“We had the op­por­tu­nity to work with Robert Dal­let’s draw­ings, be­cause big cats epit­o­mize the power of na­ture”

DA MAN - Caliber - - INSIDERS -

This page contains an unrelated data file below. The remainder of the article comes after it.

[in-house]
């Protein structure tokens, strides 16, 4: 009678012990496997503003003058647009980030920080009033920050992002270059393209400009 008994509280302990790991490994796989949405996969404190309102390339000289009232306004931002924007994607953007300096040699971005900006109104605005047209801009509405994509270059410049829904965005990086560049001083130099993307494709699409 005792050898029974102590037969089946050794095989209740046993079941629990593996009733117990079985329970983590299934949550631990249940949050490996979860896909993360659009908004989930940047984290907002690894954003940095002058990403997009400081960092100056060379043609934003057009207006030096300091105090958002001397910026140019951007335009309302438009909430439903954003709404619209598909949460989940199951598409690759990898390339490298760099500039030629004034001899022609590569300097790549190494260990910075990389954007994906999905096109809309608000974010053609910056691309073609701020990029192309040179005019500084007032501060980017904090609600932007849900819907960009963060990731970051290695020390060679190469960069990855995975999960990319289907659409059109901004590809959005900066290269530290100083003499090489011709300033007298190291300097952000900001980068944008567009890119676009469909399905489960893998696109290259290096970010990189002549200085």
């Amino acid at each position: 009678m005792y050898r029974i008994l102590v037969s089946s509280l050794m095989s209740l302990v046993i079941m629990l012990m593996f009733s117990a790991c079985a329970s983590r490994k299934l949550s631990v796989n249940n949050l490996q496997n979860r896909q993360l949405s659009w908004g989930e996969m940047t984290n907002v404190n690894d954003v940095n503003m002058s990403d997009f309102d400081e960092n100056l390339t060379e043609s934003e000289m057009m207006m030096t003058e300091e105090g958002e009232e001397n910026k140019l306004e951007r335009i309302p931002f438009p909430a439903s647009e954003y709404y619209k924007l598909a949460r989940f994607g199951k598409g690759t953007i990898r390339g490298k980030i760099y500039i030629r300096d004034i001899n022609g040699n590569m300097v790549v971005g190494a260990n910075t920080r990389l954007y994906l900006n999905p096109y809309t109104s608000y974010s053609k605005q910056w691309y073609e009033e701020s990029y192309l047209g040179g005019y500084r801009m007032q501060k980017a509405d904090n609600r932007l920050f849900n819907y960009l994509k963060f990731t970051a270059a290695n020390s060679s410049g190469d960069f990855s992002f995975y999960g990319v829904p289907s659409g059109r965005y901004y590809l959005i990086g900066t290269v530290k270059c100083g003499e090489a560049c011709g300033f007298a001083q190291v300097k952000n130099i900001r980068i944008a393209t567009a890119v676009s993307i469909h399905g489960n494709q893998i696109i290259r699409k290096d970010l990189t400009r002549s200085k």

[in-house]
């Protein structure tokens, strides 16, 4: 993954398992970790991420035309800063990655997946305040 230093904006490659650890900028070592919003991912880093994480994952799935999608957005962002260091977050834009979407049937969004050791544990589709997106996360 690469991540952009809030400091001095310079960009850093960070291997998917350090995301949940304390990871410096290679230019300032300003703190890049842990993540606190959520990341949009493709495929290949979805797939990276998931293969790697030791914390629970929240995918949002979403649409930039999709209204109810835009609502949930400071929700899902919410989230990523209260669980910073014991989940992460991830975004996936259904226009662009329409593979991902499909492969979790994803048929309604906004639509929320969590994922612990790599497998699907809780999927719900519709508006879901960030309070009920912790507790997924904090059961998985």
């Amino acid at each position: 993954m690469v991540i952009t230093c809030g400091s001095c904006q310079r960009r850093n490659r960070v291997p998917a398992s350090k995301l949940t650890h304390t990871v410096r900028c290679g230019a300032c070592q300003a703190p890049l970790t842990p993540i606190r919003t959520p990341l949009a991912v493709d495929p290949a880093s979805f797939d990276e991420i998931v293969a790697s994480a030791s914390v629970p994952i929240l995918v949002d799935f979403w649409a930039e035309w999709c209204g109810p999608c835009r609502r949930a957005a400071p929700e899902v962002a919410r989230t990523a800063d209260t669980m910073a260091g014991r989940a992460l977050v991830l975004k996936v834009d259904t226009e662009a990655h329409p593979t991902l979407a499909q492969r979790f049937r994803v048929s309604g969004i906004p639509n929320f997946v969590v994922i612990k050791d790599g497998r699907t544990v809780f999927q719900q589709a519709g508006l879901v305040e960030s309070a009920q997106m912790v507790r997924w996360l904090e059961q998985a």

DA MAN: How does this year’s theme “Na­ture by Her­mès” ex­tend to watch­mak­ing? Philippe Del­ho­tal: The theme is cho­sen by the group’s artis­tic di­rec­tion of Her­mès. It’s sort of a red thread that should be fol­lowed by the whole com­pany to cre­ate watches, scarves, leather goods, etc. For watches, the theme is bro­ken down to de­pic­tions of an­i­mals and flow­ers, hence the Arceau Ti­gre, Slim d’Her­mès Mille Fleurs du Mex­ique and Slim d’Her­mès Pocket Pan­there. DA: It seems that a lot of the mo­tives are com­ing from the scarves. PD: We do work mainly with the Car­rés scarves. It’s a very cre­ative source for us, be­cause it’s re­lated to the house’s crafts­man­ship and is a sig­na­ture of Her­mès. DA: Robert Dal­let’s works for scarves are now reim­ple­mented on the watches. How did that idea first come up? PD: Na­ture is very rich as a theme. It’s very di­verse. Ob­vi­ously, we don’t want to place horses in all of the watches. In­stead, this year we had the op­por­tu­nity to work with Dal­let’s draw­ings, be­cause big cats epit­o­mize the power of na­ture. Dal­let him­self was a very im­por­tant de­signer for us in the 1980s. So, this year, we de­cided to pay trib­ute to him since he passed away in 2006. DA: Be­side Robert Dal­let, you also brought in Anita Porchet again and Olivier Vaucher. PD: We have worked with Anita since many years ago, and we do so when we want to achieve an ex­cel­lent level of enam­eled mas­ter­pieces. With Olivier Vaucher, it be­gan with an un­ex­pected en­counter. I met him one day and told him that I’d like to see what he was do­ing. He opened his drawer and showed me a beau­ti­ful project he was work­ing on. So, a watch cre­ation is not nec­es­sar­ily a prod­uct of com­plex ideas. In this very case, I was re­ally think­ing about the tech­ni­cal ap­proach, as Olivier was able to bring in the tech­ni­cal parts while Her­mès brought the de­sign. So, it’s a re­ally close col­lab­o­ra­tion. And it is the first time­piece Olivier has done for Her­mès, and that tech­nique is ex­clu­sive to the house as well. DA: Speak­ing of tech­nique, why did you pick white enamel for Slim d’Her­mès this year? PD: That’s my fa­vorite piece! I was look­ing for a very tra­di­tional yet at the same time very mod­ern dial in enamel. The white color ex­udes a sort of con­tem­po­rary look but also re­quires a very tra­di­tional ap­proach. That piece was es­sen­tially con­ceived for con­nois­seurs and col­lec­tors who love sim­ple and high-end time­pieces. DA: Why enam­el­ing? PD: Be­cause this is a raw ma­te­rial that I love per­son­ally. It al­lows you to cre­ate many dif­fer­ent things. It’s not a pas­sive ma­te­rial, but very much ac­tive in the sense that you can do some­thing mod­ern with it.

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